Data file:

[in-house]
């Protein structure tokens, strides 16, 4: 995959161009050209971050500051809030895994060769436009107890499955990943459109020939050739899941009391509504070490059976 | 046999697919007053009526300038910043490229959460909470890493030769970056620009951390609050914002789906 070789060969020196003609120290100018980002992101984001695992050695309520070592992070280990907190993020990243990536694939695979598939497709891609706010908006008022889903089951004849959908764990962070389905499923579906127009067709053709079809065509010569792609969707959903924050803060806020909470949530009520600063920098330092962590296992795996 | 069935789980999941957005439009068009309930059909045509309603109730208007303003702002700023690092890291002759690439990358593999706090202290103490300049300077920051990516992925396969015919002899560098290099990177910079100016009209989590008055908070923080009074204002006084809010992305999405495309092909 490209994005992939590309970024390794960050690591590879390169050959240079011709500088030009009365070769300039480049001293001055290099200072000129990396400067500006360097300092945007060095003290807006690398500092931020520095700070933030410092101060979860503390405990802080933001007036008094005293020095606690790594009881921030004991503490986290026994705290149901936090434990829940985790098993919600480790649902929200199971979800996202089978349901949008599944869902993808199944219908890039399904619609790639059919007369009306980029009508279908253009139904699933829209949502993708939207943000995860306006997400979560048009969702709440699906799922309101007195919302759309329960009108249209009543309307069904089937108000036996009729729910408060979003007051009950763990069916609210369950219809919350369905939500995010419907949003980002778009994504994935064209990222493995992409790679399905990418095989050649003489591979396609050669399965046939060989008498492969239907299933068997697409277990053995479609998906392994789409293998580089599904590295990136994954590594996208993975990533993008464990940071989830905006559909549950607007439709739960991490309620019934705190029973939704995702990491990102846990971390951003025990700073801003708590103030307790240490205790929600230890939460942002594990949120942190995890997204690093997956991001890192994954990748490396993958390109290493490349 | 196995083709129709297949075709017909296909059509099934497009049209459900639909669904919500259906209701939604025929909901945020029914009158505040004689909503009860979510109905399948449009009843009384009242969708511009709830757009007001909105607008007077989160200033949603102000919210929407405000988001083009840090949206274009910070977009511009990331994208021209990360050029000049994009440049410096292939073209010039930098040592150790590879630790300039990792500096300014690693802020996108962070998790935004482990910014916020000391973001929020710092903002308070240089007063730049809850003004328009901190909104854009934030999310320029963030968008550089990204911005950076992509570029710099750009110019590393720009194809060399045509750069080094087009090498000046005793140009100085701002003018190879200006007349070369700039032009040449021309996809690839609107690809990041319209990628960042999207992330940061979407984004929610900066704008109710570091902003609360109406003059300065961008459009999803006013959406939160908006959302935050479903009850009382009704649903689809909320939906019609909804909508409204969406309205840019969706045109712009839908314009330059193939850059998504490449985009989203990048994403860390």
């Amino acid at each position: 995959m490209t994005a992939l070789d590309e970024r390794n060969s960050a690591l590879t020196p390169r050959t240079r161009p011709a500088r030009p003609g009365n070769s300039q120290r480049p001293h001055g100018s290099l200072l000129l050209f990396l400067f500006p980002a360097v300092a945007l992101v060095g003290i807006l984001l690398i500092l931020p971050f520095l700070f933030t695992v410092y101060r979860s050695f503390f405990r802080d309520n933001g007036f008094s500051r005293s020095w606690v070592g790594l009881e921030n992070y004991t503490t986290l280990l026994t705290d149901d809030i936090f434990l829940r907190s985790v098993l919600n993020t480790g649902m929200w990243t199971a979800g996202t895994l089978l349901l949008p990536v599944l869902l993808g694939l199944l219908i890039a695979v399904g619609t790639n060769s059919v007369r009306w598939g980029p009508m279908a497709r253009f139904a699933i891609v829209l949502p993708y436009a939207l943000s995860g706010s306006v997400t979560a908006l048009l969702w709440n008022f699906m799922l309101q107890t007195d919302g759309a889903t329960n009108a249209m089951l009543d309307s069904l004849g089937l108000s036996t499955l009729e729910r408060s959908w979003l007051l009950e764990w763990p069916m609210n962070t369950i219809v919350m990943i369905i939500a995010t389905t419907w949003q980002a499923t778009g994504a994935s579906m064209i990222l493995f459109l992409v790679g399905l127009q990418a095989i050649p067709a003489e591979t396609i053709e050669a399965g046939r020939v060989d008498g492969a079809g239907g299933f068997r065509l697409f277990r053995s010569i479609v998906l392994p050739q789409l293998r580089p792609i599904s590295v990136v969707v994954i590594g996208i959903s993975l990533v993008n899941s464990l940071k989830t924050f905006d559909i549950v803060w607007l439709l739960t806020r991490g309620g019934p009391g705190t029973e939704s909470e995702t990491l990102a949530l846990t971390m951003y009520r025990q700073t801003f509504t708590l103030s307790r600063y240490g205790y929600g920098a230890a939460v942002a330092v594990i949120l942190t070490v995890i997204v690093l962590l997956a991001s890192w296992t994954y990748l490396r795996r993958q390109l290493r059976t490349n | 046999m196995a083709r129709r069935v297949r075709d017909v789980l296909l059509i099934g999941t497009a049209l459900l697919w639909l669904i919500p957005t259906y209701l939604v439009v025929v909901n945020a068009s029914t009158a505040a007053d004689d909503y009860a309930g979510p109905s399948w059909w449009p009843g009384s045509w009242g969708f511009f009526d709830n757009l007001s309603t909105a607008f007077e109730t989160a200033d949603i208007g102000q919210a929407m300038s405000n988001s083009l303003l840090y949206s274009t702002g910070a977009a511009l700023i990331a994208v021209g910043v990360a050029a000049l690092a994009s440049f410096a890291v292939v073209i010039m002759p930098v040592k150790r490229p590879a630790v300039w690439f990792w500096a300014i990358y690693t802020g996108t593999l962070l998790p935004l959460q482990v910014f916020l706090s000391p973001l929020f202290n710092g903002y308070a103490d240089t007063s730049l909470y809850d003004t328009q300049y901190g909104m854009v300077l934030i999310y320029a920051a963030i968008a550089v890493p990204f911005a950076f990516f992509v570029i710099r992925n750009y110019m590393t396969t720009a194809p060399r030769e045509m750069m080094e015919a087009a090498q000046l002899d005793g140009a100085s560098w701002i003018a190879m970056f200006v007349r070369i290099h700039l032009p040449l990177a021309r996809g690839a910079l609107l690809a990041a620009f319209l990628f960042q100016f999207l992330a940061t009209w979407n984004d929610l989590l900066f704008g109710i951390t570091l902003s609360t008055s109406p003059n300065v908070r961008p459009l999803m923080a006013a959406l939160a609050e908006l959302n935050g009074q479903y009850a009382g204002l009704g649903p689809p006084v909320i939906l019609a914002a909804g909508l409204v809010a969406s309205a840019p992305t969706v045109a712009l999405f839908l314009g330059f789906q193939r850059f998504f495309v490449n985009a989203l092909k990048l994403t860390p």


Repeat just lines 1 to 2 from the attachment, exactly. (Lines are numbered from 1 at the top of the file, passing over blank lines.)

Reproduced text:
[in-house]
């Protein structure tokens, strides 16, 4: 995959161009050209971050500051809030895994060769436009107890499955990943459109020939050739899941009391509504070490059976 | 046999697919007053009526300038910043490229959460909470890493030769970056620009951390609050914002789906 070789060969020196003609120290100018980002992101984001695992050695309520070592992070280990907190993020990243990536694939695979598939497709891609706010908006008022889903089951004849959908764990962070389905499923579906127009067709053709079809065509010569792609969707959903924050803060806020909470949530009520600063920098330092962590296992795996 | 069935789980999941957005439009068009309930059909045509309603109730208007303003702002700023690092890291002759690439990358593999706090202290103490300049300077920051990516992925396969015919002899560098290099990177910079100016009209989590008055908070923080009074204002006084809010992305999405495309092909 490209994005992939590309970024390794960050690591590879390169050959240079011709500088030009009365070769300039480049001293001055290099200072000129990396400067500006360097300092945007060095003290807006690398500092931020520095700070933030410092101060979860503390405990802080933001007036008094005293020095606690790594009881921030004991503490986290026994705290149901936090434990829940985790098993919600480790649902929200199971979800996202089978349901949008599944869902993808199944219908890039399904619609790639059919007369009306980029009508279908253009139904699933829209949502993708939207943000995860306006997400979560048009969702709440699906799922309101007195919302759309329960009108249209009543309307069904089937108000036996009729729910408060979003007051009950763990069916609210369950219809919350369905939500995010419907949003980002778009994504994935064209990222493995992409790679399905990418095989050649003489591979396609050669399965046939060989008498492969239907299933068997697409277990053995479609998906392994789409293998580089599904590295990136994954590594996208993975990533993008464990940071989830905006559909549950607007439709739960991490309620019934705190029973939704995702990491990102846990971390951003025990700073801003708590103030307790240490205790929600230890939460942002594990949120942190995890997204690093997956991001890192994954990748490396993958390109290493490349 | 196995083709129709297949075709017909296909059509099934497009049209459900639909669904919500259906209701939604025929909901945020029914009158505040004689909503009860979510109905399948449009009843009384009242969708511009709830757009007001909105607008007077989160200033949603102000919210929407405000988001083009840090949206274009910070977009511009990331994208021209990360050029000049994009440049410096292939073209010039930098040592150790590879630790300039990792500096300014690693802020996108962070998790935004482990910014916020000391973001929020710092903002308070240089007063730049809850003004328009901190909104854009934030999310320029963030968008550089990204911005950076992509570029710099750009110019590393720009194809060399045509750069080094087009090498000046005793140009100085701002003018190879200006007349070369700039032009040449021309996809690839609107690809990041319209990628960042999207992330940061979407984004929610900066704008109710570091902003609360109406003059300065961008459009999803006013959406939160908006959302935050479903009850009382009704649903689809909320939906019609909804909508409204969406309205840019969706045109712009839908314009330059193939850059998504490449985009989203990048994403860390």